After two years of Covid-19, SA gets ke Dezember back

South Africa has a long-standing tradition of December being party season, and if Black Friday — when FNB clients alone spent R3 billion — is anything to go by, 2022 will be the country’s first “normal” December in two years. 

In December 2020 the country was on lockdown level three. There were more than one million confirmed coronavirus cases by 28 December 2020 and more than 50 000 new cases had been reported after Christmas Eve.

December 2021 was marred by the Omicron variant, with adjusted alert level one in place from 1 October 2021 to 4 April 2022

Again, South Africans missed their December. 

Wayne McCurrie, a senior portfolio manager at FNB Wealth and Investments, said this year’s December would be “reasonable”, the tell-tale sign being the good data that has been published lately, such as the third quarter GDP results. 

South Africa’s GDP registered an unexpectedly robust rebound in the third quarter, increasing by 1.6%.

Eight industries recorded positive growth between the second and third quarter of 2022, according to data released by Statistics South Africa.. 

“If you look at all the bank trading updates, people are borrowing money. The negative is that interest rates are higher and that will curtail [borrowing] a little bit. But I think we will have a reasonable December, it’s not going to disappoint,” McCurrie said. 

Nedbank said in its trading update for the 10 months to 31 October 2022 that it had been lending more even as interest rates continued to climb.

The fourth quarter usually does well; even 2021 numbers showed that consumer demand recovered in the fourth quarter, with household expenditure rising by 2.8% as consumers increased spending across all product categories. The largest positive contributors to household expenditure were food and non-alcoholic beverages, restaurants and hotels, according to Stats SA.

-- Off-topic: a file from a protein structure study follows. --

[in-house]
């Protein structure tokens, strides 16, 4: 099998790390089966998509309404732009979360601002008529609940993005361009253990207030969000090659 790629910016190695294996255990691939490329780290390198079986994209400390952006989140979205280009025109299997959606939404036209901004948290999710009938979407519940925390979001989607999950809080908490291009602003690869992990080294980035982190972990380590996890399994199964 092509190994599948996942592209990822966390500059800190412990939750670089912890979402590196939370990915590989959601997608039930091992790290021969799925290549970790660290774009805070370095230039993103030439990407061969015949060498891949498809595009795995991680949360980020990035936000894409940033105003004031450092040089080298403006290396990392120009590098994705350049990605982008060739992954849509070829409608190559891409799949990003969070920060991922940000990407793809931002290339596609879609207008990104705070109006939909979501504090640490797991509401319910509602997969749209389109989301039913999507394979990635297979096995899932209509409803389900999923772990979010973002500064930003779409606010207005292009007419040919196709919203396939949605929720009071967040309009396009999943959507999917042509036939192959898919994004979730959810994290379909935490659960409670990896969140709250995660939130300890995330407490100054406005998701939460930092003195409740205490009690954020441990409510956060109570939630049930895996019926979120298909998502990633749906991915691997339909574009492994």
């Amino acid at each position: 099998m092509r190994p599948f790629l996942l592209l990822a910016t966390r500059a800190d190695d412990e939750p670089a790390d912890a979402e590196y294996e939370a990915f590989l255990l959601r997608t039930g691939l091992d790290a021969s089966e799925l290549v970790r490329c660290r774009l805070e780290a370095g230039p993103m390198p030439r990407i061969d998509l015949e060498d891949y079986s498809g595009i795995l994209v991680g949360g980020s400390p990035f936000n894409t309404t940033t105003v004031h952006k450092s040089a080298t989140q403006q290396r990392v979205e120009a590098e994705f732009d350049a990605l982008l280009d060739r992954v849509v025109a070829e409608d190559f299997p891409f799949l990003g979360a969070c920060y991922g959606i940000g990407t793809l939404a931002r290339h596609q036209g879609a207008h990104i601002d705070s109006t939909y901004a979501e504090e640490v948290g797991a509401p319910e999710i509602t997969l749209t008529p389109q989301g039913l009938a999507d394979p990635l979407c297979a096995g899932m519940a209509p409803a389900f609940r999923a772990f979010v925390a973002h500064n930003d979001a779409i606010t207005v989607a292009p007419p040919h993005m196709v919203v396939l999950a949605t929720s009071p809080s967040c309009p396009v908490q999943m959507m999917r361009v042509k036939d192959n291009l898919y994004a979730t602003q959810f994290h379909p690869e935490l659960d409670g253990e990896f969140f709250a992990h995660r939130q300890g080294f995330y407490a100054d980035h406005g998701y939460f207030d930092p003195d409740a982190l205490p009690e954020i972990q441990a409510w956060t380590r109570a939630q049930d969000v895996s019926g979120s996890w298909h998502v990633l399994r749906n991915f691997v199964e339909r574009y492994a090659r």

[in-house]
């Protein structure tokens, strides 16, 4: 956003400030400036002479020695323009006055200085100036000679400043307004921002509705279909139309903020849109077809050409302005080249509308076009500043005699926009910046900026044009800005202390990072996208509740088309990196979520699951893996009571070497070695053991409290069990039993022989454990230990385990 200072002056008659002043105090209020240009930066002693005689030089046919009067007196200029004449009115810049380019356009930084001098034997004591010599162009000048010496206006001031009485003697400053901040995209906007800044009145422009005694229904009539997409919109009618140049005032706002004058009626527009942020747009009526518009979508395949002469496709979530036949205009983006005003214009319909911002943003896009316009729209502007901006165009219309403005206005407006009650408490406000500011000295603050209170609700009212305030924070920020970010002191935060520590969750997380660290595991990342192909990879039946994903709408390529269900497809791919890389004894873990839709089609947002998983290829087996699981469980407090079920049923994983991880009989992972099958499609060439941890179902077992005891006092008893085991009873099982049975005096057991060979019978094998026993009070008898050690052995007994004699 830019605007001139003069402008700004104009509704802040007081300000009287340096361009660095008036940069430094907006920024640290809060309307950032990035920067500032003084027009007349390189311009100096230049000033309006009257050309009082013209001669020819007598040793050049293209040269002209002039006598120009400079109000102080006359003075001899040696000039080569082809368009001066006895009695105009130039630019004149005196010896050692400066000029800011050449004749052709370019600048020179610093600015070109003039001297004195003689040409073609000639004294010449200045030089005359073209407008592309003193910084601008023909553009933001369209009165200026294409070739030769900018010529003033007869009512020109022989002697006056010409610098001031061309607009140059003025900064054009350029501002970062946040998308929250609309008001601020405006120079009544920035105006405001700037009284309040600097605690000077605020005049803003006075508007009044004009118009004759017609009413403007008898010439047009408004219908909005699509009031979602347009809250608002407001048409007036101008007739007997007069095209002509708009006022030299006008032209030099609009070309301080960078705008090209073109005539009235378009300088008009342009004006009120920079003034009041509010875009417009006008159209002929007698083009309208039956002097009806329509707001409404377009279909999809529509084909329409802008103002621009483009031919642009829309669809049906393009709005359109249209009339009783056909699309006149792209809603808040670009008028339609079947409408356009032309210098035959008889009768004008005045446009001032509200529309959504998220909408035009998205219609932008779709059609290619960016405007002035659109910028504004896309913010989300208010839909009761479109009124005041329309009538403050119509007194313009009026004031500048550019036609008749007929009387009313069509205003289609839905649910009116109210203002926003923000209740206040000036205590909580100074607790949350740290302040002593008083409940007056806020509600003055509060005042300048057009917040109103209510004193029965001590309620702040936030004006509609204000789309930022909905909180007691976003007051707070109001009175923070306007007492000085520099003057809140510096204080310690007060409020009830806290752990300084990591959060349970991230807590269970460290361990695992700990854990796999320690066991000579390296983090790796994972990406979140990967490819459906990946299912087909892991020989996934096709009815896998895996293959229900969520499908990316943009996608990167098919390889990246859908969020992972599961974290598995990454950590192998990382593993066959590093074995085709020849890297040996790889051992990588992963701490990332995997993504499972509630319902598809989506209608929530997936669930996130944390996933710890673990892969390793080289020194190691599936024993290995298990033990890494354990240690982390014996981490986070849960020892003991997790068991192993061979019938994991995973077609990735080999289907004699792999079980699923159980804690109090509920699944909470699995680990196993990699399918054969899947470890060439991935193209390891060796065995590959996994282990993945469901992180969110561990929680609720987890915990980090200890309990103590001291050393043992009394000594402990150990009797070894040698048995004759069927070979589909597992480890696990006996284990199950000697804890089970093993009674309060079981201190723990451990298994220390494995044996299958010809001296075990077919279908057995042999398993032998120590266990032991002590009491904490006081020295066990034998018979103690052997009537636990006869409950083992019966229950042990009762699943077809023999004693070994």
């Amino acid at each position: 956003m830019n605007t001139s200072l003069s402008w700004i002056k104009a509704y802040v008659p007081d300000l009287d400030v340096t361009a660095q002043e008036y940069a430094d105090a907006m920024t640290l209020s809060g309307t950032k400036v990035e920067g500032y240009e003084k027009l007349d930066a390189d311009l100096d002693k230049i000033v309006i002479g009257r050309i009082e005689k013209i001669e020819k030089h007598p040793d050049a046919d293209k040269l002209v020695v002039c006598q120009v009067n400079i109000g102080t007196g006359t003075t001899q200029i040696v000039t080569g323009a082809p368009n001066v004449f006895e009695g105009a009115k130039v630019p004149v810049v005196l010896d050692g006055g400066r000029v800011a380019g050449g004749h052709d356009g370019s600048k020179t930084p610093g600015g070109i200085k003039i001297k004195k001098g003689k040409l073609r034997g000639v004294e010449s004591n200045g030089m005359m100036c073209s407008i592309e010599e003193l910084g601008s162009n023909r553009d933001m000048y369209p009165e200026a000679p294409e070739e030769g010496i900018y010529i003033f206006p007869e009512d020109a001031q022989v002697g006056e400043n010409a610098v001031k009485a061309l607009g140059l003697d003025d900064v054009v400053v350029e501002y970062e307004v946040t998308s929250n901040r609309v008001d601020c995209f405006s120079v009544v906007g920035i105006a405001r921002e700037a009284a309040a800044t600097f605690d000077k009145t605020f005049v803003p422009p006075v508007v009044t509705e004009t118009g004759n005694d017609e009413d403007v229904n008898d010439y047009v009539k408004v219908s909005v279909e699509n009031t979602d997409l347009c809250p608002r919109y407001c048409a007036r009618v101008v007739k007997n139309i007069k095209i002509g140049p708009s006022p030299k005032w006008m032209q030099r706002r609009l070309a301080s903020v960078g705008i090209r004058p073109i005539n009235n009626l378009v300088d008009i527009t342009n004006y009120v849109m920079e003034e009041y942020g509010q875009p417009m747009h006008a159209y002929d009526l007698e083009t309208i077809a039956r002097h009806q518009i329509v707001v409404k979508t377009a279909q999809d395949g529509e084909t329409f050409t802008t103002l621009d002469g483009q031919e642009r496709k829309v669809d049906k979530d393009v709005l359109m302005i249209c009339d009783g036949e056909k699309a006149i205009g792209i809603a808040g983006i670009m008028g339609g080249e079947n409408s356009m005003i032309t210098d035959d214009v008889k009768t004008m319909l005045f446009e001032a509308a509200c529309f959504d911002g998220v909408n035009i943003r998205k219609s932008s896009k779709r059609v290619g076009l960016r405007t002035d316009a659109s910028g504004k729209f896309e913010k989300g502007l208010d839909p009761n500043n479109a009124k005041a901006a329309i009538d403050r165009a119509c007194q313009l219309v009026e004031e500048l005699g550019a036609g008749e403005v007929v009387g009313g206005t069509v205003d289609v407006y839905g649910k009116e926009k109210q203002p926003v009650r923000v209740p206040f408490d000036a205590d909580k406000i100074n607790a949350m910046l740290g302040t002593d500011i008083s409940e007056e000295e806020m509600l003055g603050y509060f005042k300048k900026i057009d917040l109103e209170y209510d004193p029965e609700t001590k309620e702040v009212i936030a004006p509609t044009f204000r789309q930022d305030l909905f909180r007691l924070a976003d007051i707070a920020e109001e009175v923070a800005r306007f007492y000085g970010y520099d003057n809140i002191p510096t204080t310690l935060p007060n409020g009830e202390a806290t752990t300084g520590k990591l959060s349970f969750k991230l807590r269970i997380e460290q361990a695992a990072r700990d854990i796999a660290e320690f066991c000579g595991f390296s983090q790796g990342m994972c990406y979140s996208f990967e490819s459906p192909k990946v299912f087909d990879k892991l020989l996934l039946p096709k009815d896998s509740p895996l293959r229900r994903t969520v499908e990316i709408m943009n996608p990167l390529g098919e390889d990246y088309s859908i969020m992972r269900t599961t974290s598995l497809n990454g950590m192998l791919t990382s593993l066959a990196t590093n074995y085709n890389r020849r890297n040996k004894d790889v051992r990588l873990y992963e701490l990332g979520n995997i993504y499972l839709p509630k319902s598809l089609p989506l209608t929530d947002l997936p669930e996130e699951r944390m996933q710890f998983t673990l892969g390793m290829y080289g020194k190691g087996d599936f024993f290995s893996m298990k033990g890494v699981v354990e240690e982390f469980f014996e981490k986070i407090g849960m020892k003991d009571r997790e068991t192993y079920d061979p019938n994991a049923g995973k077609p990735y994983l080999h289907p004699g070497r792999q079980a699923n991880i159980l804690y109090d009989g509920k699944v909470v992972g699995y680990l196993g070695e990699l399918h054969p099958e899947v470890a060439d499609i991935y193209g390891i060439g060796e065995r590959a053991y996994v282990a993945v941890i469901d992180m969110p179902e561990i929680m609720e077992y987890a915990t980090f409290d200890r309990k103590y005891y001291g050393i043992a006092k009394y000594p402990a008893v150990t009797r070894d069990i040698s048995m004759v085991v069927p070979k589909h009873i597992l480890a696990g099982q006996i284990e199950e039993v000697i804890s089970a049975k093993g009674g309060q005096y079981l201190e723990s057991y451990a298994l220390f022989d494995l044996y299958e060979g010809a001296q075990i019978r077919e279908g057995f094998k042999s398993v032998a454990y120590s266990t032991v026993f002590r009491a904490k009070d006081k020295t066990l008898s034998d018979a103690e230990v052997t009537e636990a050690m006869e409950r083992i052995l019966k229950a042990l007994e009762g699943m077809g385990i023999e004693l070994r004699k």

Rosemary Anderson, the national chair of the Federated Hospitality Association of South Africa, said the hospitality sector was in a better position than it was going into the festive season last year, because travel bans had been reintroduced with the emergence of Omicron. 

“It has been a steady but slow journey of recovery with many headwinds and tailwinds along the way. In terms of tailwinds, there’s incredible pent-up demand for travel — much of it last minute, which makes it difficult for hospitality businesses to plan — while economic pressures, geopolitical tensions such as the war in Ukraine, travel industry staffing shortages and to a certain extent still some uncertainty, continue to factor in the decision to travel,” she said. 

The luxury hotel segment bounced back stronger than other segments. 

“Accommodation types that have also done well are self-catering accommodation providers and lodges. Consumers are spending more on their travels, staying longer and opting for more luxury, having deprived themselves during the pandemic.” 

According to Stats SA, total income for the tourist accommodation industry increased by 79.3% in September 2022 compared with September 2021, with hotels recording the highest year-on-year increase at 90.9%. 

The City Lodge Hotel group recently released its voluntary operational update where it said that based on current demand, it was optimistic that December occupancy levels could exceed 2019 levels.

The group said monthly occupancies at its hotels had grown from 52% in July 2022 to 60% in November 2022. The average occupancy level so far this financial year has been 56.5%. Room rates have increased by 9.5% compared with the previous year, which brought City Lodge back to 2019 levels.